(eg. TENNIS ELBOW & GOLFER'S ELBOW)
Elbow tendinitis is one of the most common types of tendinitis. This condition refers to the inflammation present in the tendons and connective tissue at the elbow. When the inflammation involves the bony attachment (epicondyle) of the elbow tendons, the condition is called epicondylitis. Elbow tendinitis and epicondylitis can occur in anyone who repetitively uses the elbow by consistently rotating the forearm muscle tendons. The tennis player risks tennis elbow which is pain on the outside of the elbow. This pain is caused by inflammation of the forearm muscles, which extend (bend back or cock-up) the wrist and fingers. The golfer can develop golfer's elbow, which is pain on the inside of the elbow. This pain is caused by inflammation of the forearm muscles, which flex the wrist and fingers.
- Muscle weaknesses and/or imbalances.
- Overuse and overload of the elbow joint by repetitive rotation of the forearm, which extends and flexes the wrist.
- Improper equipment, such as too small or large grip size, too tight or loose string tension.
- Incorrect technique and over-training, such as excessive wrist action, uneven strokes, poor contact with ball, and problems with balance and follow-through.
This stands for rest, ice, compression, and elevation.
REST. The degree of rest will depend on the severity of the inflammation. The athlete may have to temporarily stop playing tennis, golf, or other racquet sports to allow the injury to heal. Continuing the sport or activity often aggravates the injury, causing the athlete to experience pain, possibly more than initially. Once the pain begins to subside, elbow exercises can be started to improve flexibility and strength, allowing the athlete to resume his or her sport sometime in the future.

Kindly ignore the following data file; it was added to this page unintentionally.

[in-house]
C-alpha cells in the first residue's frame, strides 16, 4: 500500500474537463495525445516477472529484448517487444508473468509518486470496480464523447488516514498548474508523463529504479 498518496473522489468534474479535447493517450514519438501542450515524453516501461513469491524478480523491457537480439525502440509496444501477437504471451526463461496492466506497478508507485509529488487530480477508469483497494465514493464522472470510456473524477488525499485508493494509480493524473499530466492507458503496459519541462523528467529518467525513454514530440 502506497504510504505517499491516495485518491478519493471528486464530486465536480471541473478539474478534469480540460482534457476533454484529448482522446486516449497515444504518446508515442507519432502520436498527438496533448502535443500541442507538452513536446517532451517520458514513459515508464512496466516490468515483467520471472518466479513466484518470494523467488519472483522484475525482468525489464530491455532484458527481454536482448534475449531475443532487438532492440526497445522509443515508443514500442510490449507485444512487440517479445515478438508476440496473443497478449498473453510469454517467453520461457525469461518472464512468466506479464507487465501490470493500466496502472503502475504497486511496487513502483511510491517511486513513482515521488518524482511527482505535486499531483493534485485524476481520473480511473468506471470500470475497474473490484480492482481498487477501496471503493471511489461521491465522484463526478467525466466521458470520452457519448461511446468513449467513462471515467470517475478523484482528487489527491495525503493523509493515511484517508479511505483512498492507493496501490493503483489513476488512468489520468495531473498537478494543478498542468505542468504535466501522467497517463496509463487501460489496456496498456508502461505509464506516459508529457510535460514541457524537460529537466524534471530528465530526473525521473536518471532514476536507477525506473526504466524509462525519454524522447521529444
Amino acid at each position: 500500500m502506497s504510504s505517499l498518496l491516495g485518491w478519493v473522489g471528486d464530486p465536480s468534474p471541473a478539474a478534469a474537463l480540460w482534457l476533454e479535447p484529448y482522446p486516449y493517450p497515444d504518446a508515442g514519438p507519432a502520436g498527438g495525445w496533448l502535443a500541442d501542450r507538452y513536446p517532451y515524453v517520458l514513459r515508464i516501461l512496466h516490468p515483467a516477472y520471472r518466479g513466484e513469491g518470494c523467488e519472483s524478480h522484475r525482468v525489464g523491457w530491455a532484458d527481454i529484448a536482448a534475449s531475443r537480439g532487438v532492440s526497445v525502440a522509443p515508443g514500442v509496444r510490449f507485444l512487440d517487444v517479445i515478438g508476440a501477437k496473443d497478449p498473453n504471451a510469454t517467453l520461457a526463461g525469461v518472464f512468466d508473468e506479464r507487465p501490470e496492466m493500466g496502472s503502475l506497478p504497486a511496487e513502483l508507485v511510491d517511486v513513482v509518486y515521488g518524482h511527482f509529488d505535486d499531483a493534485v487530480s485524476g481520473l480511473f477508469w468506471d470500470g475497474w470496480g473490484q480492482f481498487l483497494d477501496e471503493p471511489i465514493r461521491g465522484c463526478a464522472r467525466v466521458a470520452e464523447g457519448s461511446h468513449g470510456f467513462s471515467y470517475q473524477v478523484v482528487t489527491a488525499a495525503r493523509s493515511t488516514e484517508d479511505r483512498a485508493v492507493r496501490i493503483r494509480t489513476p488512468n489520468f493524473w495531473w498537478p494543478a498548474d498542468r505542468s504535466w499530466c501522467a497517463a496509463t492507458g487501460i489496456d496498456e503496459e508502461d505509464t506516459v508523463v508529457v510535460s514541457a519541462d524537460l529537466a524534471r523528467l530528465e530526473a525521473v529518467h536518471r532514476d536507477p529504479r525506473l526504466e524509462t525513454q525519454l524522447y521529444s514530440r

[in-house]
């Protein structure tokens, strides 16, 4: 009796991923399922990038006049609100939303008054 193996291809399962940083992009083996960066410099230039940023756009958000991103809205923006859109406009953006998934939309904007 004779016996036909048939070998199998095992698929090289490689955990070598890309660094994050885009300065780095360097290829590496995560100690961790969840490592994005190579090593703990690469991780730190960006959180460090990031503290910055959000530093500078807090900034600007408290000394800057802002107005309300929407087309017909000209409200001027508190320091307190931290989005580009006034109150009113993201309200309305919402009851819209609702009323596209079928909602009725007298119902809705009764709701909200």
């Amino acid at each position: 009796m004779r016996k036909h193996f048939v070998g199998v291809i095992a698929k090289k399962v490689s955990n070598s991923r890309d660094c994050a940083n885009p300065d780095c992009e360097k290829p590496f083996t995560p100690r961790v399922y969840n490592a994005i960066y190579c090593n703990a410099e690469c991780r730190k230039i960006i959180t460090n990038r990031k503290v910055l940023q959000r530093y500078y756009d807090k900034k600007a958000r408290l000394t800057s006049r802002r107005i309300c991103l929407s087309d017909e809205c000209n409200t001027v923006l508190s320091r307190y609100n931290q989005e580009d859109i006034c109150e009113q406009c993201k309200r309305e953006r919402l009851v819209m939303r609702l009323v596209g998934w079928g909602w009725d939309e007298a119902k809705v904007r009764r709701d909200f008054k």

ICE. Ice can be applied to the elbow for 20-30 minutes, 3-4 times per day initially, and then 2-times per day. Ice massage is a very effective form of ice application. Apply ice for 15 minutes after any activity involving the elbow, to minimize additional inflammation caused by the activity.
COMPRESSION. This can be achieved by using an ace wrap or a neoprene elbow sleeve. An elbow brace may be recommended to help support elbow tendons, thereby reducing tension and pressure on these tendons, and relieving the inflammation.
ELEVATION. Elevating the elbow is advised to help reduce swelling, which may be the result of the acute injury or the chronic inflammation.
Exercises. Stretching exercises of the elbow, wrist, and fingers are essential to help improve muscle tendon flexibility and strength. These exercises help reverse the muscle weakness which results from the inflammation and enable the tendons to resume the usual demands and workloads of the sport
Physical Therapy. This may be necessary to help reduce the elbow inflammation. The physical therapist may use such modalities as ultrasound, phonophoresis, iontophoresis, friction massage, electrogalvanic stimulation, and soft tissue mobilization to treat scar tissue caused by the chronic inflammation.
Medication. An oral anti-inflammatory medication may be prescribed or recommended. An elbow injection of cortisone and a local anesthetic may be advised. The injection can help relieve the pain and tenderness, and make physical therapy more effective. After an injection, the athlete should avoid return to sports for one to two weeks. A successful injection can often spare the need for surgery. Repeated injections should be avoided.